The District is facing a two-front exigent crisis. At one front, a health crisis with the potential to cripple the city’s health system, with thousands sick and many potential deaths; at the other front, a financial crisis that could set the city back and potentially bring back federal control. The Council will soon have to look at where the city collects funds, how it spends funds and how and when we can replenish our reserves.
The coronavirus crisis will create at least a $1-billion shortfall between now and the end of the fiscal year on Sept. 30. Of the taxes collected, the city will lose nearly $700 million in sales taxes this year alone. We will also lose another $300 million from property taxes and income taxes.
We’re better positioned to take a financial hit than any other American city. This is due to the fact that the city has four reserve funds — two federally mandated funds and two local funds — totaling $1.4 billion.
The city cannot touch the federal reserves without congressional approval, but we regularly use the local reserve funds to make payments throughout the year, until tax revenue is deposited and the city replenishes them. The local reserves of over $1 billion provide cash flow to pay our bills. This amount is roughly the same as the shortfall the city will face due to the coronavirus.
There is one catch, however.
By law, the reserves must be paid back over the next two years. The fiscal year 2021 budget must be at least $1 billion less than our current budget, and that may be a best-case scenario. Once the health crisis ends, our citizens and our businesses will need substantial support from the local government, for which there are no line items in the budget. Any reductions and reallocations in spending will be difficult and painful, but necessary to balance our budget and prioritize essential services.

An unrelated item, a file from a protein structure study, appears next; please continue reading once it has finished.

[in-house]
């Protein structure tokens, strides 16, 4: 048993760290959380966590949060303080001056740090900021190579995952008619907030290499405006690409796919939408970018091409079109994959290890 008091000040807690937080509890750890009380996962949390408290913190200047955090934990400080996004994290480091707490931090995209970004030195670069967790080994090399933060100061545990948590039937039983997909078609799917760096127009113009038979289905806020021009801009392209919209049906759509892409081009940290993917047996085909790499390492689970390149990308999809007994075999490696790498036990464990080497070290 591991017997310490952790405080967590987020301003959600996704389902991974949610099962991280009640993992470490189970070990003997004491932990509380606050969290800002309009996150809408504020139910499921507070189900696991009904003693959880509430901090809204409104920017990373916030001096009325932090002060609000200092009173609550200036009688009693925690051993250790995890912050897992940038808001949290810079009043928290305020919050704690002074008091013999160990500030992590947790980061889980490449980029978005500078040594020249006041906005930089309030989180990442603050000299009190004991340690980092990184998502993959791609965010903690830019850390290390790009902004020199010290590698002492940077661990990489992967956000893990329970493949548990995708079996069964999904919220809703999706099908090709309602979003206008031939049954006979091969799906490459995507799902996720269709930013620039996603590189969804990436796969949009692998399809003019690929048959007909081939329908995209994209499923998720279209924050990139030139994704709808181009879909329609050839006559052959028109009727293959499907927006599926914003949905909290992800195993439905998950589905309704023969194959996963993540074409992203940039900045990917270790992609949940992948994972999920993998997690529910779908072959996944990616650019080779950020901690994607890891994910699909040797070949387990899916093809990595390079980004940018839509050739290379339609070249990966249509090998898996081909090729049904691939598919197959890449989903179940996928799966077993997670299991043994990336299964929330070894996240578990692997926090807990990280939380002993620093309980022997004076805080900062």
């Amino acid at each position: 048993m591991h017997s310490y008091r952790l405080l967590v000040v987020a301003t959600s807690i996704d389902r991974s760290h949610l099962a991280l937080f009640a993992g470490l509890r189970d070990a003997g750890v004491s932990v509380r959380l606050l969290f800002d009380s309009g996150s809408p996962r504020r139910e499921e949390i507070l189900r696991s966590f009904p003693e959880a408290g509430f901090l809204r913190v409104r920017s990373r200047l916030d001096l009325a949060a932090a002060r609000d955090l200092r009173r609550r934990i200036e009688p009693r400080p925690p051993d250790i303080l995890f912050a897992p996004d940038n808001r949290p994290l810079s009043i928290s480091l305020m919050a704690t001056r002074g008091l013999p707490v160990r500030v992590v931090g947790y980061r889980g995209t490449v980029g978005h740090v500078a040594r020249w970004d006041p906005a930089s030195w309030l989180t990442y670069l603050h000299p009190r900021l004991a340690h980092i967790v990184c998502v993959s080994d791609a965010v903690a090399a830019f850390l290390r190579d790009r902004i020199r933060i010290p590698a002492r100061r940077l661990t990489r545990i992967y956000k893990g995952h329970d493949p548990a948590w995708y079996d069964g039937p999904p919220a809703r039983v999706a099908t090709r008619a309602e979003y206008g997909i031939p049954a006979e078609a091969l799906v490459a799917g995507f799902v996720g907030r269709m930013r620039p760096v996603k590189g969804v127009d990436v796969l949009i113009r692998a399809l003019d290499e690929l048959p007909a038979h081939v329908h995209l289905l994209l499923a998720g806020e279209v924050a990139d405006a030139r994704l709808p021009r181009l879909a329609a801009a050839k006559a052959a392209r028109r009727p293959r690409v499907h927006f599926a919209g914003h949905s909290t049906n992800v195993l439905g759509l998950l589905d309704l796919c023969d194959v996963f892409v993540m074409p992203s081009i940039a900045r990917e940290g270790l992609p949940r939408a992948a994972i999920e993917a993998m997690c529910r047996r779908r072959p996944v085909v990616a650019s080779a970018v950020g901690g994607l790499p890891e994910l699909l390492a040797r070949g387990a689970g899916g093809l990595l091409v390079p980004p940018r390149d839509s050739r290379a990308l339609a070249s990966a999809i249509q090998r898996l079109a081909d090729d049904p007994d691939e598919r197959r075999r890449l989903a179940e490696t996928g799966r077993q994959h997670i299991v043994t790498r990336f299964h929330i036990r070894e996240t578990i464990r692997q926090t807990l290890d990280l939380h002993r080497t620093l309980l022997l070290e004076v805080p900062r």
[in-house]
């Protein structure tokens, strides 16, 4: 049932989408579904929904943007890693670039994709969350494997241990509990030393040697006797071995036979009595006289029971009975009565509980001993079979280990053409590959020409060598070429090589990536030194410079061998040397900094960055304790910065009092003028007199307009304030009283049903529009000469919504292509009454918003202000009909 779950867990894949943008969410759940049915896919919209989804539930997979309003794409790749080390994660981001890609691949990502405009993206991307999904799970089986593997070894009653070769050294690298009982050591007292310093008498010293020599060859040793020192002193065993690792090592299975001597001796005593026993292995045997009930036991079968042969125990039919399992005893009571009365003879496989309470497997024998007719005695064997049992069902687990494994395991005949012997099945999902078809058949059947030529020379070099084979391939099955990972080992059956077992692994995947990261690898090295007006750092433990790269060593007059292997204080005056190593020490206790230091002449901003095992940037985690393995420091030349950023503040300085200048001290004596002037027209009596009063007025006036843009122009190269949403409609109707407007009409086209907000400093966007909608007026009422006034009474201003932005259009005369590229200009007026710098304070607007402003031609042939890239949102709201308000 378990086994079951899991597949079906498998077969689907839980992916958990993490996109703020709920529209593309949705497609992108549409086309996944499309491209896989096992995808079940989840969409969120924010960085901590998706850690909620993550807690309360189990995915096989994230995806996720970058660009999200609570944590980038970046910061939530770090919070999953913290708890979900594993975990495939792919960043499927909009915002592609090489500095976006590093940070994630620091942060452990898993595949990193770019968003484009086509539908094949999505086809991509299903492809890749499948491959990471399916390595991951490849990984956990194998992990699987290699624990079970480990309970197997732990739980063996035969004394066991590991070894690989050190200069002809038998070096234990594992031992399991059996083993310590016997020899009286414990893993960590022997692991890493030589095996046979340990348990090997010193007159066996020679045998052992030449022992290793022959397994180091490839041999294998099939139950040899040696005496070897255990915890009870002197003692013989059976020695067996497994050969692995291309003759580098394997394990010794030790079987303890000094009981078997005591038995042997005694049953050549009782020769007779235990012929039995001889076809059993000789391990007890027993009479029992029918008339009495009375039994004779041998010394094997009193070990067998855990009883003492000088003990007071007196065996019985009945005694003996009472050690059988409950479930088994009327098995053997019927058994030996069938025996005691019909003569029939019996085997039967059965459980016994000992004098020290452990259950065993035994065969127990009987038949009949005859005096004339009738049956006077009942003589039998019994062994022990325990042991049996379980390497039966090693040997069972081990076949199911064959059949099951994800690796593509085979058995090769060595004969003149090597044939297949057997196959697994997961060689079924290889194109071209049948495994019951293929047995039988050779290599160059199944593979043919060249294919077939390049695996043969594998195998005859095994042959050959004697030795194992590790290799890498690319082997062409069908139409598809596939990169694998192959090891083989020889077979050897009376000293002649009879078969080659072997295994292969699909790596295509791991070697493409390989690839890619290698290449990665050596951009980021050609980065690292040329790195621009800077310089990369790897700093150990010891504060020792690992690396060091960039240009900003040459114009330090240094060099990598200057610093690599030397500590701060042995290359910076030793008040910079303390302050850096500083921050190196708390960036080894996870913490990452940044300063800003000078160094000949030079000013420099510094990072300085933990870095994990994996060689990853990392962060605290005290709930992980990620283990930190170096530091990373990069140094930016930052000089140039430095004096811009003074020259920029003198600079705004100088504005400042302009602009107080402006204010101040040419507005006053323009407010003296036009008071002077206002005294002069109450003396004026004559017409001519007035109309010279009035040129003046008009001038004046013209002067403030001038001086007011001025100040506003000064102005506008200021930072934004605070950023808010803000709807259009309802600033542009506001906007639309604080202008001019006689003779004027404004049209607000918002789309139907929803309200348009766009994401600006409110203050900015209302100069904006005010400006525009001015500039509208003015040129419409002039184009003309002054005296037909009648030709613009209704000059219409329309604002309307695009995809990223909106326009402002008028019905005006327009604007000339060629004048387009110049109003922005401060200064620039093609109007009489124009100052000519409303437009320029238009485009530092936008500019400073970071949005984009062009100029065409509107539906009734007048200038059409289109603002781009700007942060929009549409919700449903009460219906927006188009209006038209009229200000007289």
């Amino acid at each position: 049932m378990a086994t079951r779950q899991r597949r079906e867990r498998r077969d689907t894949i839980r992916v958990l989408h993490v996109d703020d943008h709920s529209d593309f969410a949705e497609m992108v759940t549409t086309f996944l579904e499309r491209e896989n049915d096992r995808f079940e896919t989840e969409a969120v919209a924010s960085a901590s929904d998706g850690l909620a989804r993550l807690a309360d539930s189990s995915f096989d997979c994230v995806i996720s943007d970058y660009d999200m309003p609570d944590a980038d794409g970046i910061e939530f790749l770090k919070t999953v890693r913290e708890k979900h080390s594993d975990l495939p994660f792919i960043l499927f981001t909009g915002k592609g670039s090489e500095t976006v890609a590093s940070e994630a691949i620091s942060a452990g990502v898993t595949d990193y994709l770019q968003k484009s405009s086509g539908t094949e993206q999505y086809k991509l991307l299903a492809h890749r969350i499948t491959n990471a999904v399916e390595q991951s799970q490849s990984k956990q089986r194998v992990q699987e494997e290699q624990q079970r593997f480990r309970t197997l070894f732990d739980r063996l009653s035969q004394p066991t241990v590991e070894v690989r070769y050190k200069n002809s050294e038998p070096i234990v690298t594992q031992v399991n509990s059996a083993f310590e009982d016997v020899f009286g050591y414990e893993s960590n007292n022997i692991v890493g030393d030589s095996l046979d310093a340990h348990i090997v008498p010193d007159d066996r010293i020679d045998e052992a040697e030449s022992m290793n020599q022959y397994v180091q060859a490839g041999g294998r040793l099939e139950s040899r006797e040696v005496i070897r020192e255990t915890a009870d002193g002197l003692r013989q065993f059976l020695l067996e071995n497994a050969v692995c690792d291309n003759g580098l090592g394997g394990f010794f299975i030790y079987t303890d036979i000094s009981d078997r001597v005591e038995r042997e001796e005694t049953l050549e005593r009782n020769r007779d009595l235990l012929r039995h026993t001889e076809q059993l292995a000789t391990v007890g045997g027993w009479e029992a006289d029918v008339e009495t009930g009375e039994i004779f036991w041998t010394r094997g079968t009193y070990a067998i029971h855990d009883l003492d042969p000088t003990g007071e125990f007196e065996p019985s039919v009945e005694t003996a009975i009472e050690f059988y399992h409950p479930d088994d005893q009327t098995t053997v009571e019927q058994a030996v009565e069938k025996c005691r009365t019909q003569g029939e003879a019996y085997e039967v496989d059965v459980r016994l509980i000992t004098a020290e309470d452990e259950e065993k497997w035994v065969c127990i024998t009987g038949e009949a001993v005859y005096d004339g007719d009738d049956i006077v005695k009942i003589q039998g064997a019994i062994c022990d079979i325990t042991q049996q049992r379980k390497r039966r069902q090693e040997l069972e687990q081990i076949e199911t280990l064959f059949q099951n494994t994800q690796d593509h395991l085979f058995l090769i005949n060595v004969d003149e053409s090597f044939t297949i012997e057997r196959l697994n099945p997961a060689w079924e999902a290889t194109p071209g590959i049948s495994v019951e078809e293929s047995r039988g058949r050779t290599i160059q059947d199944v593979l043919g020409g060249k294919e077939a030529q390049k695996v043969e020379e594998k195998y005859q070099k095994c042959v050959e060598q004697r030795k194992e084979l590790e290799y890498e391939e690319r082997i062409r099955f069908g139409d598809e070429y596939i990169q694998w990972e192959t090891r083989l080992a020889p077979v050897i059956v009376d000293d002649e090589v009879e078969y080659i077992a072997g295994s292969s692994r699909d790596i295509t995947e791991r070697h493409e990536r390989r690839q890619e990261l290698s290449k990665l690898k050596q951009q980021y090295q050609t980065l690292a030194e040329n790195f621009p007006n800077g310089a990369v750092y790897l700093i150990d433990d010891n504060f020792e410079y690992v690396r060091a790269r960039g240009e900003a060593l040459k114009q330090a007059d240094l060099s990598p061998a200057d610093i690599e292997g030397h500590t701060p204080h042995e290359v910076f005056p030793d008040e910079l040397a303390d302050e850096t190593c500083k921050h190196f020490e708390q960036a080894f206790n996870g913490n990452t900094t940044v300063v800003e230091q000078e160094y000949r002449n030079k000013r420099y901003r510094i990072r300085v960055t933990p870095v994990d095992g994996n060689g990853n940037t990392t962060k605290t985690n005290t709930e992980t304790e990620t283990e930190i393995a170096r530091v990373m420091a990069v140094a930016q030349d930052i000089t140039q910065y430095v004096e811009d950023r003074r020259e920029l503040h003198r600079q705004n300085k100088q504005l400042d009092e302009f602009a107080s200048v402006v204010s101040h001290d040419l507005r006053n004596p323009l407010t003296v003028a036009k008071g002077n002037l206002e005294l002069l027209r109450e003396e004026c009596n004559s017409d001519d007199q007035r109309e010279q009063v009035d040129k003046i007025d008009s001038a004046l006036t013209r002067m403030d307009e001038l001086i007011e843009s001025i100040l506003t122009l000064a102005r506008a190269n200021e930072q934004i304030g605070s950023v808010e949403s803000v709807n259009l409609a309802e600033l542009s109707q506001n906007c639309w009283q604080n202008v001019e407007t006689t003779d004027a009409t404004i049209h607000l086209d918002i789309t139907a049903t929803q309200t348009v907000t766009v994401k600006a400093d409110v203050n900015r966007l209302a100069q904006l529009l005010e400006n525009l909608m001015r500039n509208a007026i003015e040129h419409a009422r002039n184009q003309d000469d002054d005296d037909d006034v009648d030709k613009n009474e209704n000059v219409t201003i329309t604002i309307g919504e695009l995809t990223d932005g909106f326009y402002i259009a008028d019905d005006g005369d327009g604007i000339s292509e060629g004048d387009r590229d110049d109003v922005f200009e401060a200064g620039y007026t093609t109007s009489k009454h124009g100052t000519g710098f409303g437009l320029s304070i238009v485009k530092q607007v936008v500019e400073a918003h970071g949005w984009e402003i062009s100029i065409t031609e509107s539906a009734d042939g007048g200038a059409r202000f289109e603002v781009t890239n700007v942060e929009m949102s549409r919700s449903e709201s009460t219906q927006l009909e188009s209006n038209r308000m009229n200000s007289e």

Raising taxes to cover the $1 billion loss in this environment would be a real mistake — and, frankly, not feasible. It would make life more difficult for residents trying to meet expenses and businesses trying to survive.
The challenges threatening the District’s economic footing are immediate and enormous. Residents should feel healthy and safe, just as they should feel confident in their employment.
We could be reeling from the effects of this pandemic for months and we may not fully recover financially for years. In 1995, the District government failed to fully acknowledge and decisively act upon the magnitude of its budgetary problem. It cannot afford to fail again.
Jack Evans is the former Ward 2 representative on the District Council. He is running in the June 2 Democratic primary. Guest columns by other candidates for the Ward 2 Council seat will appear in future issues.